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Hand (N Y). 2009 September; 4(3): 250–255.
Published online 2008 December 23. doi:  10.1007/s11552-008-9155-6
PMCID: PMC2724611

The Floating Lunate: Arthroscopic Treatment of Simultaneous Complete Tears of the Scapholunate and Lunotriquetral Ligaments

Abstract

Carpal instabilities continue to be a controversial topic in hand surgery. Accurate diagnosis of the ligament injuries is usually difficult without an arthroscopic evaluation. Few studies have focused on the diagnosis and proper management of simultaneous scapholunate (SL) and lunotriquetral (LT) ligament tears. This is an uncommon injury that leads to marked disability and chronic wrist pain. This is essentially a “floating lunate” and indicates a severe ligamentous lesion. Thirteen patients (six female and seven male) with complete SL and LT tears and with gross arthroscopic dynamic carpal instability were included in the present study. None of the patients showed radiographic evidence of lunate dislocation. One patient presented acutely and was operated on 3 days after the injury. The average time from the initial injury to the arthroscopy for the other 12 patients was 13.5 months (range 1.5–84 months). All patients underwent arthroscopic debridement of the SL and LT ligaments coupled with percutaneous pinning (two 0.045-in. Kirschner wires) in both joints. At the final follow-up, the average range of motion was 50° of flexion, 54° of extension, 77° of pronation, 80° of supination, 25° of ulnar deviation, and 15° of radial deviation. The average final grip strength was 67% from the non-affected side. All patients had negative shifting tests at final follow-up. Furthermore, there was no evidence of any static or dynamic instability in all the patients except for one patient who developed a volar intercalated segment instability 8 months after the surgery. At the final follow-up, ten patients had no pain, one had mild pain, and two experienced moderate pain.

Keywords: Carpal instabilities, Arthroscopy, Ligamentous tears, Lunate instability

Introduction

Carpal instabilities result from common injuries often associated with high energy trauma and sports-related activities [26]. They continue to be one of the most controversial topics in hand surgery. The absence of obvious clinical findings and radiological parameters has made the establishment of an accurate diagnosis of specific ligament injuries difficult [19]. The provocative maneuvers described to assess instability remain largely physician dependent [10, 18, 25]. There are no definitive radiographic criteria to evaluate and classify carpal instabilities. Moreover, magnetic resonance imaging, arthrography, and bone scans do not reliably differentiate true complete ligamentous injuries [19, 27]. On the other hand, it has been demonstrated that arthroscopy provides superior evaluation of the intrinsic ligaments of the wrist even when compared to open arthrotomy [4, 5, 17, 21].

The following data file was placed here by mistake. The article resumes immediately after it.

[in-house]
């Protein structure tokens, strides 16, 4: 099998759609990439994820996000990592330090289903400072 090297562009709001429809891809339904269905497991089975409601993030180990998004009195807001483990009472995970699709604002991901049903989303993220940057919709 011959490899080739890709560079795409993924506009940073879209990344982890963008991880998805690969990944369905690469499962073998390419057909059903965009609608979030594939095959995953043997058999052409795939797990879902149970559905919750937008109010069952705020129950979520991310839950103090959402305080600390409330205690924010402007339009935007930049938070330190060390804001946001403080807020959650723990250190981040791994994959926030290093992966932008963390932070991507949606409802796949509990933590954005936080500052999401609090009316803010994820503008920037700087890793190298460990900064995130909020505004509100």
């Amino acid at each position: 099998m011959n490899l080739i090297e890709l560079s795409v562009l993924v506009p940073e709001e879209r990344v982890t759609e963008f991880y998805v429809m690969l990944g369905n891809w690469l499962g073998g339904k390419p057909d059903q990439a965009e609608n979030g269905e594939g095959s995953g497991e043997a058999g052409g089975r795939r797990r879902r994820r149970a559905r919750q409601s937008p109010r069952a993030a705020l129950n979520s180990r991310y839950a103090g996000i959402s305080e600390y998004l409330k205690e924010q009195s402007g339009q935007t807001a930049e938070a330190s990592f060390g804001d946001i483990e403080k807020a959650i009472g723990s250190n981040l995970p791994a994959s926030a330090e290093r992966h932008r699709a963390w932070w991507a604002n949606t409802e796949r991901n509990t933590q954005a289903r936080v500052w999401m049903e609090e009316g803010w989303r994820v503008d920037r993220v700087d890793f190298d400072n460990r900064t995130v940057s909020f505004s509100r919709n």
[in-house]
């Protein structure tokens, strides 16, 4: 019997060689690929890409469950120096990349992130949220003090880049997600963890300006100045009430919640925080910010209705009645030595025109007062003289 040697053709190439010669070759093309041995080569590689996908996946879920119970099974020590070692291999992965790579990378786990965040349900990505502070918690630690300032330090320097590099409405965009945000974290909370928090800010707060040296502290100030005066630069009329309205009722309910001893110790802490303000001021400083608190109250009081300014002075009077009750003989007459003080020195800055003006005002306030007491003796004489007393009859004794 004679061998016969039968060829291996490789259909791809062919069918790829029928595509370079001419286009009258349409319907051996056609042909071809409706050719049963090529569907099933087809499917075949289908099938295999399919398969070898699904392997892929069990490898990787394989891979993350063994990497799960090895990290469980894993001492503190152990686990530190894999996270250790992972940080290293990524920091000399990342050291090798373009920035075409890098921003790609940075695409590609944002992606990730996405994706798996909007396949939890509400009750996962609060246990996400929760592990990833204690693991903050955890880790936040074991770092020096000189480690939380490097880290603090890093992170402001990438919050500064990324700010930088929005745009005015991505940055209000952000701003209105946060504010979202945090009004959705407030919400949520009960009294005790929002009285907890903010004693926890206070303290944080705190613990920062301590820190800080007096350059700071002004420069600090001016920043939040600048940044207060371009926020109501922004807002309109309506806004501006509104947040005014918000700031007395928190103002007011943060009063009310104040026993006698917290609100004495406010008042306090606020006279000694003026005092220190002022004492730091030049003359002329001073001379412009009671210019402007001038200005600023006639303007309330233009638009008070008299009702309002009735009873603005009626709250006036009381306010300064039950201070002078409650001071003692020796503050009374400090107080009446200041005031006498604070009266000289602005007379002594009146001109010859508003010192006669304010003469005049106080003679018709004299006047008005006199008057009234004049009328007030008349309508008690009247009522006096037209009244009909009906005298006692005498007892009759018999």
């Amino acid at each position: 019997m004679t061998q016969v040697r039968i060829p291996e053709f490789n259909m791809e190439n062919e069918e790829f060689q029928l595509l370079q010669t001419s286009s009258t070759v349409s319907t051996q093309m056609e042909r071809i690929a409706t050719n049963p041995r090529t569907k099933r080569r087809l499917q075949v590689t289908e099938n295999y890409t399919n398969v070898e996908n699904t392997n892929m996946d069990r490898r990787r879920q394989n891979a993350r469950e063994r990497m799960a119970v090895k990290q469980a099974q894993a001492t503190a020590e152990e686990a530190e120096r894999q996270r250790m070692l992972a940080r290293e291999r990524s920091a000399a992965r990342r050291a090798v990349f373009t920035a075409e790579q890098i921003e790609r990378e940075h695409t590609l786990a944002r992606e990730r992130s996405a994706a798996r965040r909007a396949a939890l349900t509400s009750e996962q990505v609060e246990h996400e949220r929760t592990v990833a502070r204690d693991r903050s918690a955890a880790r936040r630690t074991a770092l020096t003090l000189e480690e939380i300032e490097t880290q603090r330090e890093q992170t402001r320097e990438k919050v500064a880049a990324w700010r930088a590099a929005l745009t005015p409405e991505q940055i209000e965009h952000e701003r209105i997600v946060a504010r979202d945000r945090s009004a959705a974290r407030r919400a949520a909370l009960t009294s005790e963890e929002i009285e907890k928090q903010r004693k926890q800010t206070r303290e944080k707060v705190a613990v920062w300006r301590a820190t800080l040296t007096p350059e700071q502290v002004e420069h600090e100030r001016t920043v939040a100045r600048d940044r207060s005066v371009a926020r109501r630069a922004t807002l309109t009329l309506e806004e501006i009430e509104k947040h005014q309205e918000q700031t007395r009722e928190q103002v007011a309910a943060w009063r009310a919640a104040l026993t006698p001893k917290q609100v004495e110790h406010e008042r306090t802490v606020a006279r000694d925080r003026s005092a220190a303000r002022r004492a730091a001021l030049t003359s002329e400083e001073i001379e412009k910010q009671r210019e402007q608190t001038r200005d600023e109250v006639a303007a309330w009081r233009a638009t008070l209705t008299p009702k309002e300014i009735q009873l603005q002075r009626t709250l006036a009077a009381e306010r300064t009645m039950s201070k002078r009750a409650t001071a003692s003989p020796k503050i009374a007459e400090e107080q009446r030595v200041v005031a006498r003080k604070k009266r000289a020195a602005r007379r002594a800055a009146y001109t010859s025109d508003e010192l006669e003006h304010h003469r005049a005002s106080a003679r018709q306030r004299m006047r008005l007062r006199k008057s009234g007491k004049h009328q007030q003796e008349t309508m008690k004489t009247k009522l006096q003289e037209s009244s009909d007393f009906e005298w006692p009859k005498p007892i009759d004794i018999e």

The stability of the scapholunate (SL) and lunotriquetral (LT) complexes depends on both the interosseous ligaments and extrinsic capsular elements [23]. The most critical region of the scapholunate complex is the dorsal area of the interosseous ligament, while the stoutest region of the LT ligament is the palmar [23]. The central and proximal segments of the SL and LT ligaments are slim fibrocartilaginous structures with inadequate vascular supply [3, 22].

Ruch and Poehling [20] presented their experience with arthroscopic management of isolated partial SL and LT ligament injuries without any evidence of instability. However, no studies are found with the use of this technique on complete SL and LT ligament tears. Due to the presence of both scapholunate and lunotriquetral instabilities, we term this condition as the “floating lunate”. The purpose of this study is to present the outcome of patients who underwent arthroscopic treatment of complete SL and LT ligament tears associated with dynamic carpal instability.

Materials and Methods

A retrospective review of the wrist arthroscopic procedures performed between January 1996 and November 2002 revealed 13 patients (six female and seven male; Table 1) with complete SL and LT tears and gross arthroscopic dynamic carpal instability. All the surgical procedures were performed by the senior author. The operative notes and arthroscopic images from these 13 patients were thoroughly reviewed. The average age was 39 years old (range 22–57). The right wrist was injured in nine patients and it was the dominant hand in all of them. The left wrist was involved in the remaining four patients (one dominant and three non-dominant). The mechanism of injury in most of the patients was a fall leading to hyperextension injury at the wrist; however, few patients could not specify the mechanism of injury. One out of the 13 patients was treated acutely (3 days after the trauma) due to severity of the symptoms. The average time from the initial injury to the arthroscopy for the other 12 patients was 13.5 months (range 1.5–84 months). Conservative treatment in all the patients had included a short arm cast or splint for 4–6 weeks, pain medications, and occupational therapy. One patient had received a steroid injection besides the immobilization. Preoperative studies included standard postero-anterior (PA) and true lateral views (Fig. 1a, b), radial, and ulnar deviation views.

Figure 1